4. Planning and Resources

Geography resources are stored centrally in the Humanities Resource Area and are organised into topic themes, which are clearly labelled. The library contains an extensive supply of geography topic books to support children’s individual research.  The school’s subscription to specialist Plan Bee  ensure that teachers have access to lesson resources which they can select and adapt in alignment with the school’s knowledge and skills progression map. It is saved electronically for ease of access and is informed by the knowledge and skills progression maps, as well as the topic overview.

Cross curricular learning is also utilised, with specific opportunities and links planned for and stated on the Geography Knowledge and Skills progression maps.


Early years explore geographical themes in line with the EYFS framework.  Children are guided to develop a sense of their physical world, as well as their community, through opportunities to explore, observe and find out about people, places, technology and the environment. The key knowledge and skills in reception provide the foundation to those identified in phase 1 and specifically Y1.  Children are assessed according to the Development Matters Attainment targets.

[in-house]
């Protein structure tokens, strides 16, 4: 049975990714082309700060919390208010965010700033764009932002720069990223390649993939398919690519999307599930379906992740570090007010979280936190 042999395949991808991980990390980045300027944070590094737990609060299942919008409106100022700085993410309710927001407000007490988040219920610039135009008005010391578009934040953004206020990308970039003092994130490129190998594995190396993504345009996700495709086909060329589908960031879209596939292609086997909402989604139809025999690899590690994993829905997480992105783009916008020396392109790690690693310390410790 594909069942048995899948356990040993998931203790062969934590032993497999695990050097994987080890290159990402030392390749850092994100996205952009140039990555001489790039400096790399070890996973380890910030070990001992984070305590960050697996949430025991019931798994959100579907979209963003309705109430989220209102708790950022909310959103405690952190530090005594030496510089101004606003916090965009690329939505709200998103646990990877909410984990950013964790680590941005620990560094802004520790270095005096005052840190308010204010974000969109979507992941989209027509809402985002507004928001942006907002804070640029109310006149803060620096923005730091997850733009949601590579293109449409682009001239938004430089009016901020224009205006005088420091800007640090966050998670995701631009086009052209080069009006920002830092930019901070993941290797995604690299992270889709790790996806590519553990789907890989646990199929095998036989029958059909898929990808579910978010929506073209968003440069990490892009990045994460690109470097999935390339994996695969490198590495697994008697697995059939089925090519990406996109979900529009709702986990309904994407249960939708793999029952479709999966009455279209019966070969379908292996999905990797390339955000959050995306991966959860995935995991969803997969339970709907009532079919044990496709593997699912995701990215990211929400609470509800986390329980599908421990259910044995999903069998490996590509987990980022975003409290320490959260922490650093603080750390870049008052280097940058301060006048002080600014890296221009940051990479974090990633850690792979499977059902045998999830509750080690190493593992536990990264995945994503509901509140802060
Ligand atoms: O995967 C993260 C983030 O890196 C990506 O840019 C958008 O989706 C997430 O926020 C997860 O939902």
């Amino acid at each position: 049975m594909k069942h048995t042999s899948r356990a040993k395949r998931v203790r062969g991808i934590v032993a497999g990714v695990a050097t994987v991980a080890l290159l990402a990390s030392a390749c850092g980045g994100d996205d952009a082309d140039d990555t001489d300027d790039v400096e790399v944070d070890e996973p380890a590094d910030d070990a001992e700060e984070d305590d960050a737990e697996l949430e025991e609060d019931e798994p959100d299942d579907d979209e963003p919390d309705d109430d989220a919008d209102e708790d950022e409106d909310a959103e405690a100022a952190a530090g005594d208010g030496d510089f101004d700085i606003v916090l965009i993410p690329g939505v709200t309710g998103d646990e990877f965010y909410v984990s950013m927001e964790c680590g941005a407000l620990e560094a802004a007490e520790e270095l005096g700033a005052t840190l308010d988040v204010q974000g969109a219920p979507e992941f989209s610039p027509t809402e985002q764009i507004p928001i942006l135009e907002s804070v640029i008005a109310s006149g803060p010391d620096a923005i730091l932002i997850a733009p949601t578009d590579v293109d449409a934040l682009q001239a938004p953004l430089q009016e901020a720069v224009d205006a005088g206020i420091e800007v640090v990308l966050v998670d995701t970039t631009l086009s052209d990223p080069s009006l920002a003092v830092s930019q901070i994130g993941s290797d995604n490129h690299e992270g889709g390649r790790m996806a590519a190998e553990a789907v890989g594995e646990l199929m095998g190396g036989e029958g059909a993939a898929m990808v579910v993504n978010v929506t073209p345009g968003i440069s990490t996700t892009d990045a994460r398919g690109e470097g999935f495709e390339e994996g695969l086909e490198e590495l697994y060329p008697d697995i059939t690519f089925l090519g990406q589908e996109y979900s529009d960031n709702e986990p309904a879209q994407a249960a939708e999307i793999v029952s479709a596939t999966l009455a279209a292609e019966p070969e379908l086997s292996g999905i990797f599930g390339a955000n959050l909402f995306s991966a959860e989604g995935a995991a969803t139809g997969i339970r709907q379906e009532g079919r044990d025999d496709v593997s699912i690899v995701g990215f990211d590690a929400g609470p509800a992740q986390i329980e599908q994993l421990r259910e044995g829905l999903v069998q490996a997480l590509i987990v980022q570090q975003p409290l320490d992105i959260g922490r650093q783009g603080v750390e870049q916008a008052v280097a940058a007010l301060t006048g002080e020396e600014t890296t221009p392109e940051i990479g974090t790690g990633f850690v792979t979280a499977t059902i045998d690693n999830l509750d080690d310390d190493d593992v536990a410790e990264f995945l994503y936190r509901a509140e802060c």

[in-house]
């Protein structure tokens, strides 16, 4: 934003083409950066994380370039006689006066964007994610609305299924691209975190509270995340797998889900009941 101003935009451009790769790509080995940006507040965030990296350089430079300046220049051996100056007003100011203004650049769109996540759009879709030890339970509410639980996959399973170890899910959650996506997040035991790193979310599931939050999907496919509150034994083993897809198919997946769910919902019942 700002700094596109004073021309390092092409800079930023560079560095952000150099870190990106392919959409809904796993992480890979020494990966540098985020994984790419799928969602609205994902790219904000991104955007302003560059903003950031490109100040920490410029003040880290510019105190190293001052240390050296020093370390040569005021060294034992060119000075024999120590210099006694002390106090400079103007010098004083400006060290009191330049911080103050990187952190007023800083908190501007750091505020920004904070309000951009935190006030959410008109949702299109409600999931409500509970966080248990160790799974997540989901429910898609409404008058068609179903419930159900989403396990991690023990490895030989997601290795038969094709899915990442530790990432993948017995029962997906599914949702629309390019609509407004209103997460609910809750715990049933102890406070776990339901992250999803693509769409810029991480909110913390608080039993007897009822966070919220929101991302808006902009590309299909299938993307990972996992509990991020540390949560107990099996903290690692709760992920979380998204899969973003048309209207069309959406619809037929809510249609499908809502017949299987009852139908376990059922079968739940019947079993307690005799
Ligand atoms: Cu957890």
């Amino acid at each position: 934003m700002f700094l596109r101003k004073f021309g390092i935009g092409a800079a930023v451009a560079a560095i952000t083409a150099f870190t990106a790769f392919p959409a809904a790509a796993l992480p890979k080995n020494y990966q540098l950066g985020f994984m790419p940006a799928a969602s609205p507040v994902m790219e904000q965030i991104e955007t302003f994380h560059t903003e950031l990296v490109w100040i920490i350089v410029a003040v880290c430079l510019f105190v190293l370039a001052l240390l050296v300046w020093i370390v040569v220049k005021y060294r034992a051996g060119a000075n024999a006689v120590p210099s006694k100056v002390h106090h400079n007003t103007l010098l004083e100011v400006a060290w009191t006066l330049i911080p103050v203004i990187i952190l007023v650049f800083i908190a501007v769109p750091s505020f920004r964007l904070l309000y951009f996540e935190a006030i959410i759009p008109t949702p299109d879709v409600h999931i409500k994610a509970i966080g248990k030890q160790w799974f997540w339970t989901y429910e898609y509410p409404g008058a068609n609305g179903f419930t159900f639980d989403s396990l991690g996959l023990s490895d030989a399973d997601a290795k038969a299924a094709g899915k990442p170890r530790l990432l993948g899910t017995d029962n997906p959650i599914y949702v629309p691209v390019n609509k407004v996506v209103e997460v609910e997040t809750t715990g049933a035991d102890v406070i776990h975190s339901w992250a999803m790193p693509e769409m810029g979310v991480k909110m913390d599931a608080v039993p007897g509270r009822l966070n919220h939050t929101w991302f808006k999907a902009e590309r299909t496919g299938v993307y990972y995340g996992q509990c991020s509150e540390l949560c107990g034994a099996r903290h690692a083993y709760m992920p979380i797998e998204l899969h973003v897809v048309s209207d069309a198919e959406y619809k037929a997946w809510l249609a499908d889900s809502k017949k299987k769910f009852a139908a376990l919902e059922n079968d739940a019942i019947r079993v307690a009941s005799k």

7. KS1 and KS2

During Key Stage 1 pupils will investigate their local area and a contrasting area in the United Kingdom or abroad, finding out about the environment in both areas and the people who live there. They also begin to learn about the wider world. They carry out geographical enquiry inside and outside the classroom. In doing this, they ask geographical questions about people, places and environments, and use geographical skills and resources such as maps and photographs.

During Key Stage 1 pupils should develop knowledge about the world, the United Kingdom and their local area. They should understand basic subject-specific vocabulary relating to human and physical geography and begin to use geographical skills, including first-hand observation, to enhance their locational awareness.

Children will develop their locational knowledge; they will learn to name and locate the world’s seven continents and five oceans. In addition, they will learn to name, locate and identify the characteristics of the four countries and capital cities of the United Kingdom and its surrounding seas.